Lytic polysaccharide monooxygenases (LPMO) and cytochrome P450 (CYP) are copper- and iron-dependent, respectively, enzymatic systems that perform regio- and stereospecific oxidation of non-activated hydrocarbons in Nature. To control such reactions in modern industry and biotechnology is of utmost importance in creating products of value such as secondgeneration bioethanol and products of value for i.e. the pharmaceutical industry. Due to the major drawbacks of using CYPs, including their partially membrane bound nature and the requirement of a reductase in combination with reducing agents such as NAD(P)H to transfer electrons to the active site for oxygen activation, it is highly desirable to develop new type of catalyst that can perform the same type of reactions. An attractive alternative strategy is to engineer LPMOs to perform CYP catalysis. LPMOs are small, robust, easy to produce in large scale, and rigid water-soluble proteins with a plethora of electron donors. The extended, flat LPMO surface, with huge natural sequence variation and thus, likely, mutability, provides a fantastic scaffold for engineering access to the active site as well as substrate affinity. We propose to use LPMOs engineered to accommodate typical CYP substrates and immobilize this on solid supports to provide confinement necessary in bringing the oxygen species together with the C-H bond to be oxidized in a tailored, ""closed"" environment. Moreover, the rate of LPMO catalysis can be greatly enhanced compared to traditional CYP catalysis by the addition H2O2 in the presence of low, priming concentrations of an external reductant to achieve efficiency constants (kcat/Km) in the order of 106 M-1s-1, which is typical for peroxygenases. The proposed ground-breaking research fits excellently well with the work program "Future and Emerging Technologies" where the goal is to challenge current thinking.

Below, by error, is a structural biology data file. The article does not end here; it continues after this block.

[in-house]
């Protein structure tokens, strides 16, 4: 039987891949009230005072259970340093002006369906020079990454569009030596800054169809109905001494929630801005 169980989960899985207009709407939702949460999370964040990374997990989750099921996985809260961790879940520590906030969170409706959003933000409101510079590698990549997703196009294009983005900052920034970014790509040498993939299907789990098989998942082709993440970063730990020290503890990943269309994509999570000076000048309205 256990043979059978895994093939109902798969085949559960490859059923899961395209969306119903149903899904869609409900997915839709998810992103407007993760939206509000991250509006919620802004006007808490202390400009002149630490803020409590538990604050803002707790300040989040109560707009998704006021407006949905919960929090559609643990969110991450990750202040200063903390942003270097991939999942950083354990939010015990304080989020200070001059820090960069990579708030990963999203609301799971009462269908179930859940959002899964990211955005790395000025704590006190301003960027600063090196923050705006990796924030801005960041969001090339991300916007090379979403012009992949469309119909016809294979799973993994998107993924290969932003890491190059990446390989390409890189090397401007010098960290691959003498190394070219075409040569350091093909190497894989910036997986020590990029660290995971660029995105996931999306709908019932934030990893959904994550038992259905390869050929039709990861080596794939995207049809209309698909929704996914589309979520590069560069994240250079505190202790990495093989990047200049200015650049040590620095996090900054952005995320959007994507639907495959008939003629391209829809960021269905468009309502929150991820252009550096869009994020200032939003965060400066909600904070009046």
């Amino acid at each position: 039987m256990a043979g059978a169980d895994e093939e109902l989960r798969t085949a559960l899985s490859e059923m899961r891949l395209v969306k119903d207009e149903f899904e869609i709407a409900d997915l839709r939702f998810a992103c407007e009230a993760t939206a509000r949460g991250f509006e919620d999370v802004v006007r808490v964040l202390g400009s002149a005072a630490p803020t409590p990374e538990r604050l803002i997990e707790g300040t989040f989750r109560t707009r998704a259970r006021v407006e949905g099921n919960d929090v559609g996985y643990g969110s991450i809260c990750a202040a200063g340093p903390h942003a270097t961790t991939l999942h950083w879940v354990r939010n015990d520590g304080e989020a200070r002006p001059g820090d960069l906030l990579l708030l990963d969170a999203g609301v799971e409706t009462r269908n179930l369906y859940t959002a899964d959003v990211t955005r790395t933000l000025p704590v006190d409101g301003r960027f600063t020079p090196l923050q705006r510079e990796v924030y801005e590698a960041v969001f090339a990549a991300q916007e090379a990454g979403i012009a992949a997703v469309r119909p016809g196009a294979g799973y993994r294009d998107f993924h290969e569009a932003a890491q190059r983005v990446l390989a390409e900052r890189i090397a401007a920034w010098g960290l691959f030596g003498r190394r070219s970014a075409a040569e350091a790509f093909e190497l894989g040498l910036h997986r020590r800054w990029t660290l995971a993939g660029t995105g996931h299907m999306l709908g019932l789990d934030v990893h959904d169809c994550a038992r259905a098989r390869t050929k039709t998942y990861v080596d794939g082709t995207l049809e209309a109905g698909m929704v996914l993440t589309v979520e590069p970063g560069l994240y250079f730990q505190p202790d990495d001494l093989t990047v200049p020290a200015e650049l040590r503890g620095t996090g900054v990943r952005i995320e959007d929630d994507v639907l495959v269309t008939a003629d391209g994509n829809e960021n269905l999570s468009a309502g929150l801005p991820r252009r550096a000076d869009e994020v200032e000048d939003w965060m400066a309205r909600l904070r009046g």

Fields of science
Funding SchemeHORIZON-AG - HORIZON Action Grant Budget-Based
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